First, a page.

The Variance Spectrum of Tropospheric Winds over Eastern Europe

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Abstract

Daily values of the 500 mb wind at 72 radiosonde stations in eastern Europe during July 1966 are analyzed. Variance is extracted for groups of contiguous stations occupying increasingly large areas, and for the whole set of stations over increasing time periods. Covariance over the month is computed for all possible station pairs as a function of length and direction of the separation vector and for observations at the same station as a function of separation in time. Efforts to extract variance spectra by direct inversion or transformation of these statistics fail, and they are, therefore, compared with those appropriate to several hypothetical variance spectra. In the spatial-scale range 500–2500 km, the data are consistent with a k5/3 spectrum which implies a dissipation rate of 1.5–2 ergs g−1, if interpreted as an energy-cascading inertial range. More variance is associated with this scale range than can reasonably he explained on the hypothesis of a k−3 spectrum. Within this scale range, spatial and temporal statistics are found to transform linearly by application of a mean wind speed (Taylor transformation). All results are compatible with an analysis, previously published by other authors, of a 2 h series of observations taken over the same month at a single station central to the group of 72.

Because the analysis differs in some important respects from that used by previous workers, particularly in the use of transforms appropriate to a two-dimensional vector field, elementary derivations are given of the methods used.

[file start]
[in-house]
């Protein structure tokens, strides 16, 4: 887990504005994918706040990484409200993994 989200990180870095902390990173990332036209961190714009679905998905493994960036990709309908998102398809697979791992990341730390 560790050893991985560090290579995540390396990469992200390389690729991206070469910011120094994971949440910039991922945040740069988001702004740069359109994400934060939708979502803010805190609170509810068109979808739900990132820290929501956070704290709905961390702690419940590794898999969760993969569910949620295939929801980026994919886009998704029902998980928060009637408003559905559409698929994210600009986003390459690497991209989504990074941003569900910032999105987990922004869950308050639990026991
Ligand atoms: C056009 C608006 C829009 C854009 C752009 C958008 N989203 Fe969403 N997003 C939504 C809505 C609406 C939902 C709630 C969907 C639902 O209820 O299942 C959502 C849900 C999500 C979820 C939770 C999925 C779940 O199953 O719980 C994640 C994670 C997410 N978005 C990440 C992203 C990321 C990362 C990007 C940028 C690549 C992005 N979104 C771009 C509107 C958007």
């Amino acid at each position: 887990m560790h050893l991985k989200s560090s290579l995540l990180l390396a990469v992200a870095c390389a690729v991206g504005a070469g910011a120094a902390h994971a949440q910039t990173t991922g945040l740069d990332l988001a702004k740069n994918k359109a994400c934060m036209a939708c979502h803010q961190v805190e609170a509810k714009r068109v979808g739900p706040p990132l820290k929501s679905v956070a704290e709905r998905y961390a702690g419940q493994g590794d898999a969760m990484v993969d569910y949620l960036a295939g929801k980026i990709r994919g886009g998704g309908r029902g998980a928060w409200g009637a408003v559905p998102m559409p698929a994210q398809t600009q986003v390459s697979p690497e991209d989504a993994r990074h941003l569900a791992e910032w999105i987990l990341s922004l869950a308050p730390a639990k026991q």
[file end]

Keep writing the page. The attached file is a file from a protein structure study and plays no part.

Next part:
Abstract

Daily values of the 500 mb wind at 72 radiosonde stations in eastern Europe during July 1966 are analyzed. Variance is extracted for groups of contiguous stations occupying increasingly large areas, and for the whole set of stations over increasing time periods. Covariance over the month is computed for all possible station pairs as a function of length and direction of the separation vector and for observations at the same station as a function of separation in time. Efforts to extract variance spectra by direct inversion or transformation of these statistics fail, and they are, therefore, compared with those appropriate to several hypothetical variance spectra. In the spatial-scale range 500–2500 km, the data are consistent with a k5/3 spectrum which implies a dissipation rate of 1.5–2 ergs g−1, if interpreted as an energy-cascading inertial range. More variance is associated with this scale range than can reasonably he explained on the hypothesis of a k−3 spectrum. Within this scale range, spatial and temporal statistics are found to transform linearly by application of a mean wind speed (Taylor transformation). All results are compatible with an analysis, previously published by other authors, of a 2 h series of observations taken over the same month at a single station central to the group of 72.

Because the analysis differs in some important respects from that used by previous workers, particularly in the use of transforms appropriate to a two-dimensional vector field, elementary derivations are given of the methods used.

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